Parenting in the age of Trump, Twitter and total chaos – Chicago Tribune
I can’t be the only one finding it tricky to parent during all of this.
Logistically, emotionally, it feels next to impossible to tune out allegations that your president revealed highly classified information to Russia and focus on, say, second-grade spelling words.
And that was just Monday. Of this week.
Every day feels like the dawn of a whole new level of chaos that our psyches aren’t capable of processing, but our culture is perfectly suited for exploiting: Check Twitter! Check it again! What are people saying on Facebook! Oh, come ON, friend from college, you know that half-baked … wait, the White House said what? I wonder how Breitbart is playing — oh, there’s a link. Wait, my favorite thought leader has thoughts. Ack! I haven’t checked Twitter in four minutes! What if there are updates!
If I were alive in 1973, I probably would’ve been glued to the televised Watergate hearings, which also began in May. May, people! Do you know where my attention needs to be in May? The end-of-the-year school book fair! The end-of-the-year school fundraising gala! The end-of-the-year school fine arts night! The end-of-the-year zoo field trip! Little league! Why am I yelling!
Here’s the thing. Beyond the distractions that keep us around-the-clock informed and around-the-clock maniacal, there is the quieter, darker, nagging question of what even matters right now.
I see the jokes. My friends and I make them too. “Let’s grab brunch this weekend! If the thermonuclear rains haven’t started, that is!” Lol.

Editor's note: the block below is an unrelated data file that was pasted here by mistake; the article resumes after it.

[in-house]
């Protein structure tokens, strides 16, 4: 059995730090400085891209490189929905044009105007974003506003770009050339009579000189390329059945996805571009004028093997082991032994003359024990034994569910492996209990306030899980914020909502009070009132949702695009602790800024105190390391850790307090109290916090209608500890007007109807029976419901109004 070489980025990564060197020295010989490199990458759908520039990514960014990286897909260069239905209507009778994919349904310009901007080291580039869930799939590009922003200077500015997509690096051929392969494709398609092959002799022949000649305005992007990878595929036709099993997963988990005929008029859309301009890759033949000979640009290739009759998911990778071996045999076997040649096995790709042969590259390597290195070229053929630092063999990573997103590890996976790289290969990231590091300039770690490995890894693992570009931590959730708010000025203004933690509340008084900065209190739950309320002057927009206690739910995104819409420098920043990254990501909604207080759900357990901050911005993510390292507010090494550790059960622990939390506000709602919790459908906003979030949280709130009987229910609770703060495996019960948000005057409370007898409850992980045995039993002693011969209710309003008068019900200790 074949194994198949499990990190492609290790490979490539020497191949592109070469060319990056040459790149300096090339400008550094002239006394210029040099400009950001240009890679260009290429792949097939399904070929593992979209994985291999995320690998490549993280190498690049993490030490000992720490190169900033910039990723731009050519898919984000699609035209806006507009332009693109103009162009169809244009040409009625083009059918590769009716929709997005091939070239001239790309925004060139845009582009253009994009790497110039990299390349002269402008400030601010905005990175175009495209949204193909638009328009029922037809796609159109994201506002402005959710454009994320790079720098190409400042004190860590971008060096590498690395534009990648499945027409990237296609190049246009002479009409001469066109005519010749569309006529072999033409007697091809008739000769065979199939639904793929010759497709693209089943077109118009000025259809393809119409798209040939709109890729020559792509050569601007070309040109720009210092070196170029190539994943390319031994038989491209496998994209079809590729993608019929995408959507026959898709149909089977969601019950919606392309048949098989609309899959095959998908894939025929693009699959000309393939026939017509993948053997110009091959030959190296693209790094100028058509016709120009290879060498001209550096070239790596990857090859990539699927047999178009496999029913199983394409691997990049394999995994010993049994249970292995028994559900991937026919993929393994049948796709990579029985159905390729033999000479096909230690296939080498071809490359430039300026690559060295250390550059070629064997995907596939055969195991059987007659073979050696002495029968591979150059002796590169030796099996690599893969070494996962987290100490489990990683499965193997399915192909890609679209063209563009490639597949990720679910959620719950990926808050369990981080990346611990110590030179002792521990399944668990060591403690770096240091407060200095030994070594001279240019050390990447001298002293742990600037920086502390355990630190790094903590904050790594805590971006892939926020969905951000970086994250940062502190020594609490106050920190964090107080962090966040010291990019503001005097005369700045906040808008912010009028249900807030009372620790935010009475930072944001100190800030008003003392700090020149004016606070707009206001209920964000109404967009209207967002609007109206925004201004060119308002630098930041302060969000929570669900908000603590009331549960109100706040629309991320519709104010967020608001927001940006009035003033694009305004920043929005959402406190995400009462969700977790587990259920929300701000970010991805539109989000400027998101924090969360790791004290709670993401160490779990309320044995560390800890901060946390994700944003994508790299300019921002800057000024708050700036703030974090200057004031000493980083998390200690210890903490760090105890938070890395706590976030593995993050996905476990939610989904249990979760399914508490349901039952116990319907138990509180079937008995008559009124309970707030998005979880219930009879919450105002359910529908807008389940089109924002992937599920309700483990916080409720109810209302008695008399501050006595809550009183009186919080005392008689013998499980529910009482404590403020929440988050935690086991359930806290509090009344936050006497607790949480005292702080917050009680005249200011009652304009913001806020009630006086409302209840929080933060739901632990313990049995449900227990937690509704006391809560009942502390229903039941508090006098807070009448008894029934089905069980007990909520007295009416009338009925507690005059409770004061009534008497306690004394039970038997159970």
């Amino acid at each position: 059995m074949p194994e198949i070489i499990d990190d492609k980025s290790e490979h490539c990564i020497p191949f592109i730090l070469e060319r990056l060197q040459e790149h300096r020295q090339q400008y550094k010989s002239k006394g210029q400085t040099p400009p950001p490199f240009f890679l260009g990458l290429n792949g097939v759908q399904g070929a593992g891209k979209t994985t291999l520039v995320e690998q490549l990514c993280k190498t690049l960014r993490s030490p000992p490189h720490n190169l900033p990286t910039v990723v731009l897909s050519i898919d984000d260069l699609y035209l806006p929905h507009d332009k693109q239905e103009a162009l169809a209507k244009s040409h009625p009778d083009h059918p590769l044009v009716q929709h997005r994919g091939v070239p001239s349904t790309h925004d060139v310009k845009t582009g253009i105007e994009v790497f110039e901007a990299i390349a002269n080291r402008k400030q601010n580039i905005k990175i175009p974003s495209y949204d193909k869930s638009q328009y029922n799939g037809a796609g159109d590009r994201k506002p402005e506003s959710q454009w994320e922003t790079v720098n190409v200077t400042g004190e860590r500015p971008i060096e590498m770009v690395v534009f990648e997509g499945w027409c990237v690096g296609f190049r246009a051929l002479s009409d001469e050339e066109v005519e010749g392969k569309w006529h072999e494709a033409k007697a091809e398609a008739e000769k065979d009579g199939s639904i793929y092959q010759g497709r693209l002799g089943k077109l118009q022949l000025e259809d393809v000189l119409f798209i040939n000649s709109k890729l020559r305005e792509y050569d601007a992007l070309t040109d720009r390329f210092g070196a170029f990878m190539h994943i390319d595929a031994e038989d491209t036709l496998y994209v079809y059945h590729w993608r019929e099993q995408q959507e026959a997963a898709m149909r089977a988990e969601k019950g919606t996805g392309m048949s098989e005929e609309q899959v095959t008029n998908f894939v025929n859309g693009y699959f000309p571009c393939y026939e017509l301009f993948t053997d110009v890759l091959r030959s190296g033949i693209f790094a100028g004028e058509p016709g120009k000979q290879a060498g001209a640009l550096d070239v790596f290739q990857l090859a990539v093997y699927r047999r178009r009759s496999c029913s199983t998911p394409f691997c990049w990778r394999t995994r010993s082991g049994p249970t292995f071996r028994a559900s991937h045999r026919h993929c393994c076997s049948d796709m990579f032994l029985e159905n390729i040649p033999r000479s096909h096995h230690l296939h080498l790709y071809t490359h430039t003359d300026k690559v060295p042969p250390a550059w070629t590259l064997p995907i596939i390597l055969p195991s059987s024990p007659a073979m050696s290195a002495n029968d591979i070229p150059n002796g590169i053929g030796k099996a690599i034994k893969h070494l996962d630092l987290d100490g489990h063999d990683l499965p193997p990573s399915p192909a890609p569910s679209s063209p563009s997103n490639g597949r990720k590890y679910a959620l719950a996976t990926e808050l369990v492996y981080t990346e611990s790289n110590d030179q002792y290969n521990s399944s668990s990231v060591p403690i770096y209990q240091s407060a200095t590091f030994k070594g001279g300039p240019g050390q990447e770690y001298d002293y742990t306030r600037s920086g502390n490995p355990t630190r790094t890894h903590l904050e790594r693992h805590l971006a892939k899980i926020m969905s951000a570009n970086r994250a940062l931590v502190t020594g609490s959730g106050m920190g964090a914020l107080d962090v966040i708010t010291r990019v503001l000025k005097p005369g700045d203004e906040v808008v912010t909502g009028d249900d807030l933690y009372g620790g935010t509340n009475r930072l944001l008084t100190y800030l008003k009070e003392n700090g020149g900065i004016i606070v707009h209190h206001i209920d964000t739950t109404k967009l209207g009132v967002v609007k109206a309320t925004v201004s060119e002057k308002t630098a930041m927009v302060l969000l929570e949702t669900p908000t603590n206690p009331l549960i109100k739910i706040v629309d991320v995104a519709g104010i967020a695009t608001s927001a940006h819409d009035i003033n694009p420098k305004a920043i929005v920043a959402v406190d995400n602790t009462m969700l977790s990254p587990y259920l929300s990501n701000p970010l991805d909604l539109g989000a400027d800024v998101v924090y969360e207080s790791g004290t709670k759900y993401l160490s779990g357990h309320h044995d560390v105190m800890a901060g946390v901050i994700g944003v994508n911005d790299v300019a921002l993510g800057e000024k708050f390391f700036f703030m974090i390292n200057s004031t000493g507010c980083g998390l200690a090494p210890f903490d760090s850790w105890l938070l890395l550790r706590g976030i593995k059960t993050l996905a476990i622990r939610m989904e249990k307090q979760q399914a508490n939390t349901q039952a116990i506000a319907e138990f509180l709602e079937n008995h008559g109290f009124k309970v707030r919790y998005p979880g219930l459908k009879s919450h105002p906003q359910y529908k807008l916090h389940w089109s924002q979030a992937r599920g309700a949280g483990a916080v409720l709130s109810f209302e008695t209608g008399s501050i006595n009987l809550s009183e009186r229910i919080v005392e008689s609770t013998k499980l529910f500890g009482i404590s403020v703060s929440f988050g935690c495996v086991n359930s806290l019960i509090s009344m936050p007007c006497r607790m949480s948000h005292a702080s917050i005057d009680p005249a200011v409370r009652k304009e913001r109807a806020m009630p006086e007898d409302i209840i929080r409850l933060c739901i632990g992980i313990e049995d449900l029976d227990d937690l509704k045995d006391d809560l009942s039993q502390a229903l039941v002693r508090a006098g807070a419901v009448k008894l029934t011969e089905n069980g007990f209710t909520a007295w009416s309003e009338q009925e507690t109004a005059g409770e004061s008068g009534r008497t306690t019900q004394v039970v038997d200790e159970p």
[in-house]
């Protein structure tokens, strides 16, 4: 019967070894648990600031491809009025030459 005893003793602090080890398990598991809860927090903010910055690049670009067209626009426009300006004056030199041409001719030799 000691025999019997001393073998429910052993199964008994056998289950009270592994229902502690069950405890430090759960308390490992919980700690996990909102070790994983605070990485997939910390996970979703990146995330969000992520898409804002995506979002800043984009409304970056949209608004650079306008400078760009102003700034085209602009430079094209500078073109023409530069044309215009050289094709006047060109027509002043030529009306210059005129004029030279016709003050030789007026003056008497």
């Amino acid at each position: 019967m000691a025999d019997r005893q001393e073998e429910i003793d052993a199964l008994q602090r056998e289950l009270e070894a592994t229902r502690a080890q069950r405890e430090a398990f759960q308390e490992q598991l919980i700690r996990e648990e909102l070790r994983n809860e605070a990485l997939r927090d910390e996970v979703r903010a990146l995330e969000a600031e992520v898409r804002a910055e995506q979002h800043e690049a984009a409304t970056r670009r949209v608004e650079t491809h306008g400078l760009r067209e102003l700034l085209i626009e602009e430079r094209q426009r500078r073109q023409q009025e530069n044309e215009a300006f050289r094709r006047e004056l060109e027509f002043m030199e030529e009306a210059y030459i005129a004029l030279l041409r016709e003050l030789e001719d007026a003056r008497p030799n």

But we’re wondering, a whole lot of us, what our kids will inherit. If the president tears up protection of our national monuments. If he’s successful at rolling back clean air and water protections. If he backs out of climate talks. If he keeps flirting with nuclear war.
If, if, if. It’s hard to concentrate on little league.
I spent Sunday in a prairie. My kids and I went to see my mom for Mother’s Day and we helped my dad plant a tree in remembrance of his mom, my grandma. My parents serve as stewards for a 9-acre prairie next to their house, and we placed the tree at the top of a small slope, back a ways from the walking path. My dad went back later to place a small plaque.
It was a sweet moment, and it has built-in permanence, given that the tree, with proper care, will remain and grow for decades to come. Beyond our time here, really.
And it was a lovely reminder of what matters: all of it. The spelling words, the book fair, little league, dinner. They’re temporary responsibilities, but they hold the moments that grow strong roots. Roots that will hold us up, hold our kids up, when chaos swirls and whips around us.
I’m going to try to remember that when I’m tempted to remain glued to Twitter for the latest, the pithiest, the knowing-est.
And I’m going to cut myself a break when I stumble and get distracted. And maybe we could give each other breaks too.
My friend Megan posted a 2014 essay from Brain, Child magazine the other day. In it, writer Aubrey Hirsch explains why she refuses to enlist in the “mommy wars,” electing to remain a pacifist and a conscientious objector.
“To me, criticizing another mother for letting her kid cry or not letting her kid cry, for breastfeeding too briefly or too long or not at all, for putting her kid in time out, letting him eat this, dressing her in that or birthing in a way that would have made me uncomfortable — to do any of these things would be like critiquing someone for her hair moving out of place while she was being eaten by wolves.
“That is not what I want to do. I want to say, ‘Hey, Mama! You looked like a bad— b—- taking on those wolves!’ And ‘Aren’t these wolves crazy?!’ And ‘Tell me how you’re surviving these wolf attacks.’ And then I want to hug her, and tell her she’s doing amazing, and that I’m proud of her.
“Because I am,” she continued. “I’m proud of all of us.”
Me too. We’re trying. We’re feeling our way through this tangle of politics and parenting and please-don’t-do-anything-too-crazy-how-is-it-only-Monday.
This too shall pass. Maybe. We’ll see. For now, let’s work on some spelling words. And strong roots. We’re going to need them.